Monday, 9 May 2011

The Devil's Hand (1962)

I’m a sucker for movies involving voodoo dolls so I’m probably a bit biased but for my money The Devil's Hand is good cheesy fun.

Rick (Robert Alda) is being troubled by strange dreams about a glamorous blonde. When he and his girlfriend Donna wander into a doll shop and find not only a doll that bears an uncanny resemblance to Donna but also a doll that is the spitting image of the blonde from his dream he starts to get worried. And curious. Donna on the other hand just thinks he’s been playing around with this blonde on the side.

The blonde turns out to be real, and she has mind control powers. She forces Rick to come to her apartment and basically tells him he belongs to her now. I have to say that Rick doesn’t put up much resistance. Poor Donna is soon forgotten.

The blonde’s name is Bianca and she works in the doll shop, which is in fact a front for a cult of voodoo devil-worshippers. The cult leader is the man who runs the doll shop, Francis Lamont. The cult promises its followers wealth and power. For those who might feel tempted to betray the cult there are loyalty tests. The cult member is placed on an altar and a wheel with knives attached is lowered onto them. If the devil god Gamba knows they are loyal the knives turn out to be rubber, but if they are traitors the knives are real and death awaits them.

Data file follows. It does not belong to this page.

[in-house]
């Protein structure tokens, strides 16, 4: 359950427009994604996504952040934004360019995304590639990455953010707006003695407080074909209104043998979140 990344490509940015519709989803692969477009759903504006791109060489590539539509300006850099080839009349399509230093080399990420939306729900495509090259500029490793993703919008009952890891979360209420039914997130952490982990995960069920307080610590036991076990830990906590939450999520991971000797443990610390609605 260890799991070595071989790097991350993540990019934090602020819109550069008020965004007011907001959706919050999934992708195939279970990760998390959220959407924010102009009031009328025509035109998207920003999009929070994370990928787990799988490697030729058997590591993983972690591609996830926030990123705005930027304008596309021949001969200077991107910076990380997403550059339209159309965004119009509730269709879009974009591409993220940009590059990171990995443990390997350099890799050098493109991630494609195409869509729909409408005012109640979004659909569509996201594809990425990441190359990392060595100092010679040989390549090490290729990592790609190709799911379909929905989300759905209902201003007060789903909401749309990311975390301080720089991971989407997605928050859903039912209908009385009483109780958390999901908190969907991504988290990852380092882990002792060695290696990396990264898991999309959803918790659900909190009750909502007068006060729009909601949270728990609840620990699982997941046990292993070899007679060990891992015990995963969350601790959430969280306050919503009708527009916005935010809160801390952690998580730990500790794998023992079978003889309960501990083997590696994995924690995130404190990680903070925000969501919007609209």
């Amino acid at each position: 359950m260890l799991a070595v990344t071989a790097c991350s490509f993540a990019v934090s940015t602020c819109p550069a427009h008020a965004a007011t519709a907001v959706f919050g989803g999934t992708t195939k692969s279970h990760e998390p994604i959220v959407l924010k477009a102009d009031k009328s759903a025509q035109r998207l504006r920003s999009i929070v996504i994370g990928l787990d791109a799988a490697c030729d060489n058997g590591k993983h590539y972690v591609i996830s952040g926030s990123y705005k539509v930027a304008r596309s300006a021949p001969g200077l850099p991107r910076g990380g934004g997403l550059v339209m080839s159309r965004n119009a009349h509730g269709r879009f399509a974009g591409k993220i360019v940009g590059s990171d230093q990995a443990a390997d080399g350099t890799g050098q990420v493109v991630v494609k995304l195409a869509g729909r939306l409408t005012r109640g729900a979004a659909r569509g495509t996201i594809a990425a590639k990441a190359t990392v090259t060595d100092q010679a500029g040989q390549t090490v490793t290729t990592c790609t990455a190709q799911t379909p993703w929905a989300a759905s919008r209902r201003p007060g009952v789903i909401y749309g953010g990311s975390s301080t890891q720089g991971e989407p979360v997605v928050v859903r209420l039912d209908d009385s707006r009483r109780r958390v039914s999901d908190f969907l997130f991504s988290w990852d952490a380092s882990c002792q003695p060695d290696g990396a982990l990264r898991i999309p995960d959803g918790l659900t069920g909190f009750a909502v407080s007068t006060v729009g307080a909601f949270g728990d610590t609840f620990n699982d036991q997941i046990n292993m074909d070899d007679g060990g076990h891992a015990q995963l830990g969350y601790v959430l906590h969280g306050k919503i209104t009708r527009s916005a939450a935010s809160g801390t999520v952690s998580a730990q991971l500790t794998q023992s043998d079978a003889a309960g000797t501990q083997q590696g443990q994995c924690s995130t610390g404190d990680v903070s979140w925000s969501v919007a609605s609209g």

Rick is a loyal cult member but he also still cherishes a soft spot for Donna who has been afflicted with serious heart disease by means of a needle plunged into the doll that represents her. Can Rick balance his devotion to Gamba and to his new blonde girlfriend with his desire to prevent Donna from being harmed?

This is 1962 so there’s no gore and to be honest there’s not much in the way of genuine scares. On the other hand there’s plenty of camp fun and entertaining cheesiness. There are voodoo ceremonies complete with bongo drums and black dancers (to add some exoticism). The knife-armed wheel of death is embarrassingly low-budget but this makes it more fun.

Robert Alda makes a slightly creepy hero. Linda Christian is a splendid beautiful but evil blonde. Neil Hamilton (best known as Commissioner Gordon in the 1960s Batman TV series) is a fun villain.

It’s good-natured enjoyable silliness.

This is part of the Mill Creek 32-movie Drive-In Cult Classics boxed set. It seems to be uncut and the transfer is watchable if not brilliant.

1 comment:

Samuel Wilson said...

This is perfect camp because it seems to be utterly clueless about its material in casting someone like Hamilton as a decadent cultist. There's also something mildly unsettling about its implicit equation of race-mingling (there are Asians in the cult, as I recall) and devil worship, but that only adds to the camp value.